Frontrunning: March 19

Tyler Durden's picture
  • There is no Spanish siesta for the eurozone (FT)
  • Greece over halfway to recovery, says PM (FT) - inspired comedy...
  • Sarkozy Trims Gap With Rival, Polls Show (WSJ) - Diebold speaks again
  • IMF’s Zhu Sees ‘Soft-Landing’ Even as Property Slides: Economy (Bloomberg)
  • Obama Uses Lincoln to Needle Republicans Battling in Illinois (Bloomberg)
  • Three shot dead outside Jewish school in France (Reuters)
  • Osborne Seeks to End 50% Tax Spat With Pledge to Aid U.K. Poor (Bloomberg)
  • Monti to Meet Labor Unions Amid Warning of Continued Euro Crisis (Bloomberg)
  • RBA’s Stevens Sees China Matching U.S. in Decade on 7.5% Growth (Bloomberg)
  • IMF Chief Praises China on Economy (WSJ)

Overnight press digest:


Some of the biggest names on Wall Street are lining up to become
landlords to cash-strapped Americans by bidding on pools of foreclosed
properties being sold by Fannie Mae.

* The U.S. Treasury Department is expected to announce that taxpayers
reaped a $25 billion profit on mortgage bonds purchased at the height of
the financial crisis.

* GM and Peugeot aim to begin joint development of at least two cars by
this fall, under an alliance that Akerson says changes how GM does

* United Parcel Service is close to a $6.8 billion deal to acquire Dutch
rival TNT Express, a tie-up that would create a dominant
package-shipping company in Europe.

* Biotech firms have seen venture financing decline amid the weak economy and poor returns on stock offerings.

* The outcome of the Greek credit-default swaps masks flaws in the
contracts that have rattled investors and are leading to calls to revamp
how the swaps are handled for defaulting sovereign nations.

* Dynegy Inc on Friday defended moving assets from a subsidiary to the
parent company before the subsidiary filed for bankruptcy protection,
fighting back against a bankruptcy examiner who called the transaction a
"fraudulent transfer."



The Indonesian entrepreneur who bailed out the country's powerful Bakrie family by buying a $1 billion stake in coal miner Bumi is to implement a potentially major restructuring programme when he becomes the company's executive chairman.


The chief executive of Royal Caribbean Cruises has defended the use of big ships, claiming that they are safer and more popular with holidaymakers than smaller, older vessels.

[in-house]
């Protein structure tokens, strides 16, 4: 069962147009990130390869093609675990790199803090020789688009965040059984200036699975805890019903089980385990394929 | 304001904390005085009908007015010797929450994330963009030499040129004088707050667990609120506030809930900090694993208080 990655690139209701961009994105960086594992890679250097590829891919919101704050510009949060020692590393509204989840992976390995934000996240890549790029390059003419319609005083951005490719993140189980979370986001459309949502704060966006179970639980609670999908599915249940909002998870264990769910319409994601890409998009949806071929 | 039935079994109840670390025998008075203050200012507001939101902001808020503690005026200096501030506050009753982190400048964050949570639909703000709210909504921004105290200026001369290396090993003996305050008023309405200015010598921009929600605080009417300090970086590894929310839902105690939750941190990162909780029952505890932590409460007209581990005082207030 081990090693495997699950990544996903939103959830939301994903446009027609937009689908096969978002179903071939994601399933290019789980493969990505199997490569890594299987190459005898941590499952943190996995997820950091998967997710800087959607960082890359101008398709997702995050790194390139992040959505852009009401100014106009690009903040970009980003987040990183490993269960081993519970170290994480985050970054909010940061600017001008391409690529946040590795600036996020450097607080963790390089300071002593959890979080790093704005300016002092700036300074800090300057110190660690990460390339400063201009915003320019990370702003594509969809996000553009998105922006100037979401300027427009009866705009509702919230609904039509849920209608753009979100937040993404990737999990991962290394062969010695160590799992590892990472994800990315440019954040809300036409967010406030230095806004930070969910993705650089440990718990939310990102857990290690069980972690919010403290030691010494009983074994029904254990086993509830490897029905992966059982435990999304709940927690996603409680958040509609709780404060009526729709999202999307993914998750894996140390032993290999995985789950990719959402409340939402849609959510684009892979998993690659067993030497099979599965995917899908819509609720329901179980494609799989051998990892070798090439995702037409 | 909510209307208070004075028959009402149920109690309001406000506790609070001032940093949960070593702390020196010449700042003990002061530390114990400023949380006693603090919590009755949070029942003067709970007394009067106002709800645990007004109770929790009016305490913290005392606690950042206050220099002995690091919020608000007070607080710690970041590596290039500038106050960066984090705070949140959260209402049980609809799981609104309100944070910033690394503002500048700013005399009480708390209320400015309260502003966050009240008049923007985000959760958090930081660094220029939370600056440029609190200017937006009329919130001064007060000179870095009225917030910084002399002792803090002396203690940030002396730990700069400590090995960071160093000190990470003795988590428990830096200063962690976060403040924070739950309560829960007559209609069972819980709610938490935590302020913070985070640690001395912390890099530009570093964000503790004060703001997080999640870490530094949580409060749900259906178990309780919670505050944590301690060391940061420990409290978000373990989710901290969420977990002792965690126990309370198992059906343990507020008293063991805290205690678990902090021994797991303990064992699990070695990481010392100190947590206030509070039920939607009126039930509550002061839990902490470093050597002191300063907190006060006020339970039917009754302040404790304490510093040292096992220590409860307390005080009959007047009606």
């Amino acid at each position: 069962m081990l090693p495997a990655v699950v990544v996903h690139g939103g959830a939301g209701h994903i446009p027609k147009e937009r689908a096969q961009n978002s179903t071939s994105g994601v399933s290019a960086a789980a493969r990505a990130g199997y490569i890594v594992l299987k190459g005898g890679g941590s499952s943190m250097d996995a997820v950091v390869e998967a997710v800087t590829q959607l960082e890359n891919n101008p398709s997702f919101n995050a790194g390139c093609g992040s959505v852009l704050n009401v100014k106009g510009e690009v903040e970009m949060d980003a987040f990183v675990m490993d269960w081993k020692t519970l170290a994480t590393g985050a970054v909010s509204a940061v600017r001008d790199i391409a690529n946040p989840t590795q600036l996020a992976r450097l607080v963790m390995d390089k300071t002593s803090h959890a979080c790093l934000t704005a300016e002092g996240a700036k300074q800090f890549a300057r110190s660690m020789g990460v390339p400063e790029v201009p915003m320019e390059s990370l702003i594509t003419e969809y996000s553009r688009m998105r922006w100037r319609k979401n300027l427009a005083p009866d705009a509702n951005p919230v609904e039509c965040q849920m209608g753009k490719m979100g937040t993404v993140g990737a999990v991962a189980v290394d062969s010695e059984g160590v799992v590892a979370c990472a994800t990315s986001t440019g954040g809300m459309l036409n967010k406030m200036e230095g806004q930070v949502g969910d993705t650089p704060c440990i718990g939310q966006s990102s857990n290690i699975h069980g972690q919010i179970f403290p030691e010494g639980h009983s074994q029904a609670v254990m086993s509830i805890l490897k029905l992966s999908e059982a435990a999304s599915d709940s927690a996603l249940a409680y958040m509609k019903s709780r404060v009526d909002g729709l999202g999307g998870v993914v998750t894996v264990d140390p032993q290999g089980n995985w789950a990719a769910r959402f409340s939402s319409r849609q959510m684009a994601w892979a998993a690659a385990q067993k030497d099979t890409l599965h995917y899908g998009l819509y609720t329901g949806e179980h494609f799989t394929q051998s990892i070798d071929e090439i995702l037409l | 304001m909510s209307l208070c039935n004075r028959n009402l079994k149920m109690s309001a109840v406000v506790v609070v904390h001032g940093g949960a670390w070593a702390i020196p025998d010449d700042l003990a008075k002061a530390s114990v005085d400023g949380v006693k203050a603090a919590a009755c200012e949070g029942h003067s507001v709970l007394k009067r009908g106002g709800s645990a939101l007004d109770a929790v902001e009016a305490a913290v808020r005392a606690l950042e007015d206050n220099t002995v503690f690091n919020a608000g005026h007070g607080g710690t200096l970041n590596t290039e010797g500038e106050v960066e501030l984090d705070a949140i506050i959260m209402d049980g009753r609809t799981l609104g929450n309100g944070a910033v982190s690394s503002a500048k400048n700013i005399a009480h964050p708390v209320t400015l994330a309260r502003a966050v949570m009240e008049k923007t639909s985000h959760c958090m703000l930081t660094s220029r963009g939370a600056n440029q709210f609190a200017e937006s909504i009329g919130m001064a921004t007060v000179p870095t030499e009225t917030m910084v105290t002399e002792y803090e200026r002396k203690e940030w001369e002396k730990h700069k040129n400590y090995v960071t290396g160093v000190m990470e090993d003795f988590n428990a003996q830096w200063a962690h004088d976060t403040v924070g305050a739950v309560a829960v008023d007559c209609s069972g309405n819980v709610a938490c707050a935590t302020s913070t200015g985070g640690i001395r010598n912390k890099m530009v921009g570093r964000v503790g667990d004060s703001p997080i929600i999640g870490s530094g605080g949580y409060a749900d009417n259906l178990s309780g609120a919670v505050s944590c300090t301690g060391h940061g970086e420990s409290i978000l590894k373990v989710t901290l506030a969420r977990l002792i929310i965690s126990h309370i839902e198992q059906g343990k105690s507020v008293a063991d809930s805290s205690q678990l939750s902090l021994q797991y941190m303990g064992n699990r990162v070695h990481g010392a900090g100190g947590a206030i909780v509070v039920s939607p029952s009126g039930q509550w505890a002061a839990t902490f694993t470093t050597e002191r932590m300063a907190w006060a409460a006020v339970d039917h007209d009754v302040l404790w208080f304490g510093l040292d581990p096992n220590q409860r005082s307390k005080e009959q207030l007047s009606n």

British finance minister George Osborne has promised to "aggressively" crack down on stamp duty avoidance in next week's Budget, as he attempts to reshape the way that the wealthy are taxed in Britain.


UPS, the U.S. package delivery company, has agreed a deal to buy its European rival TNT Express in a takeover that is likely to value the Dutch delivery company at about 5 billion euros ($6.59 billion).


Greece's caretaker prime minister insists that a "large, silent majority" of Greeks are willing to do whatever is needed to stay in the euro zone, despite near-daily anti-austerity demonstrations.


Five banks have joined forces to create a hedging tool designed to improve the health of their balance sheets and protect them against market sell-offs as international regulations force institutions to increase the quality of their assets.


Goldman Sachs is considering offering so-called "monoline" insurance, as it explores new business areas ahead of incoming financial regulation expected to hit its lucrative trading operations.


Private resources companies will soon be allowed access to Russia's vast Arctic oil and gasfields, and the country's tax system will be changed to promote growth in the sector, according to the chief executive of Lukoil.


Royal Bank of Scotland has increased the proportion of small business loan applications that it approves, outstripping UK rivals, in a trend that will hearten government ministers but may concern shareholders.


Europe's top antitrust enforcer last month forged ahead with an investigation into whether the continent's five largest telecoms groups rigged mobile technology standards, in spite of their chief executives offering personal assurances to work through a pan-industry body.


The UK financial services regulator has said it will look into the possibility that interest rate swaps may have been mis-sold by banks, including Barclays.


Blackstone is set to take control of 100 million euros worth of commercial property loans owned by Societe Generale as the French bank pushes to shed its exposure to global real estate.


Diageo, the world's largest spirits company by sales, is stepping up the pressure on the family owners of tequila maker Jose Cuervo, demanding a resolution to year-long talks over an acquisition within the next few months.